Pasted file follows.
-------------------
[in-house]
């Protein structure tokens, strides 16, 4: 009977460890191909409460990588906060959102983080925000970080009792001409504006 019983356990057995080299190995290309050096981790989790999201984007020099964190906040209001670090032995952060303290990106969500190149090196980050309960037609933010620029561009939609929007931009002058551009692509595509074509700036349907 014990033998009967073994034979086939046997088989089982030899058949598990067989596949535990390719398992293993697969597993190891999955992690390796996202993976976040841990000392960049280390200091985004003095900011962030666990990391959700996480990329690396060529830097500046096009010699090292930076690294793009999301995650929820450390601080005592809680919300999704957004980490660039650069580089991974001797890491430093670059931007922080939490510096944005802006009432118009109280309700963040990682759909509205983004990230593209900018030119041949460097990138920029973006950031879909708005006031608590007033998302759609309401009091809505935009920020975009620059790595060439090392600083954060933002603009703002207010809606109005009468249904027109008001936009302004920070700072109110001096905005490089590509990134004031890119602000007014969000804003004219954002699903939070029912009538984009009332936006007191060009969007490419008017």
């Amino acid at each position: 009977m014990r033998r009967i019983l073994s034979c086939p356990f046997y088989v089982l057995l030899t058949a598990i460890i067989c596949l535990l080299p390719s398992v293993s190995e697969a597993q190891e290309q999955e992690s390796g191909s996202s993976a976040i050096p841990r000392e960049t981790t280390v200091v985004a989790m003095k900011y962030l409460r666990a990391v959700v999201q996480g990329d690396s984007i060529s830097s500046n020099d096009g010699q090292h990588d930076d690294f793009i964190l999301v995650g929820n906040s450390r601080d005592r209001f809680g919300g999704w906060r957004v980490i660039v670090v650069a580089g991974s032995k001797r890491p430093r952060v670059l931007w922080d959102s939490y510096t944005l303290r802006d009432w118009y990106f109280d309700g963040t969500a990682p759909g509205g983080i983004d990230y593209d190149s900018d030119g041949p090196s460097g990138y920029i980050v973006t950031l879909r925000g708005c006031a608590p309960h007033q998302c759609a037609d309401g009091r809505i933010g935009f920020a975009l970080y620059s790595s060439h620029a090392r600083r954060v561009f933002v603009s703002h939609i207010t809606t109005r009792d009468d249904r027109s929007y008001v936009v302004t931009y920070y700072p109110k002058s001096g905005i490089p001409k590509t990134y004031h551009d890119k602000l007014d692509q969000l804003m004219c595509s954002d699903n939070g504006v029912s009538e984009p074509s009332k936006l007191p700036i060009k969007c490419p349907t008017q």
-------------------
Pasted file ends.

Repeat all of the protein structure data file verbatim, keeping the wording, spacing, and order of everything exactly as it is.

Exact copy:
[in-house]
């Protein structure tokens, strides 16, 4: 009977460890191909409460990588906060959102983080925000970080009792001409504006 019983356990057995080299190995290309050096981790989790999201984007020099964190906040209001670090032995952060303290990106969500190149090196980050309960037609933010620029561009939609929007931009002058551009692509595509074509700036349907 014990033998009967073994034979086939046997088989089982030899058949598990067989596949535990390719398992293993697969597993190891999955992690390796996202993976976040841990000392960049280390200091985004003095900011962030666990990391959700996480990329690396060529830097500046096009010699090292930076690294793009999301995650929820450390601080005592809680919300999704957004980490660039650069580089991974001797890491430093670059931007922080939490510096944005802006009432118009109280309700963040990682759909509205983004990230593209900018030119041949460097990138920029973006950031879909708005006031608590007033998302759609309401009091809505935009920020975009620059790595060439090392600083954060933002603009703002207010809606109005009468249904027109008001936009302004920070700072109110001096905005490089590509990134004031890119602000007014969000804003004219954002699903939070029912009538984009009332936006007191060009969007490419008017």
């Amino acid at each position: 009977m014990r033998r009967i019983l073994s034979c086939p356990f046997y088989v089982l057995l030899t058949a598990i460890i067989c596949l535990l080299p390719s398992v293993s190995e697969a597993q190891e290309q999955e992690s390796g191909s996202s993976a976040i050096p841990r000392e960049t981790t280390v200091v985004a989790m003095k900011y962030l409460r666990a990391v959700v999201q996480g990329d690396s984007i060529s830097s500046n020099d096009g010699q090292h990588d930076d690294f793009i964190l999301v995650g929820n906040s450390r601080d005592r209001f809680g919300g999704w906060r957004v980490i660039v670090v650069a580089g991974s032995k001797r890491p430093r952060v670059l931007w922080d959102s939490y510096t944005l303290r802006d009432w118009y990106f109280d309700g963040t969500a990682p759909g509205g983080i983004d990230y593209d190149s900018d030119g041949p090196s460097g990138y920029i980050v973006t950031l879909r925000g708005c006031a608590p309960h007033q998302c759609a037609d309401g009091r809505i933010g935009f920020a975009l970080y620059s790595s060439h620029a090392r600083r954060v561009f933002v603009s703002h939609i207010t809606t109005r009792d009468d249904r027109s929007y008001v936009v302004t931009y920070y700072p109110k002058s001096g905005i490089p001409k590509t990134y004031h551009d890119k602000l007014d692509q969000l804003m004219c595509s954002d699903n939070g504006v029912s009538e984009p074509s009332k936006l007191p700036i060009k969007c490419p349907t008017q």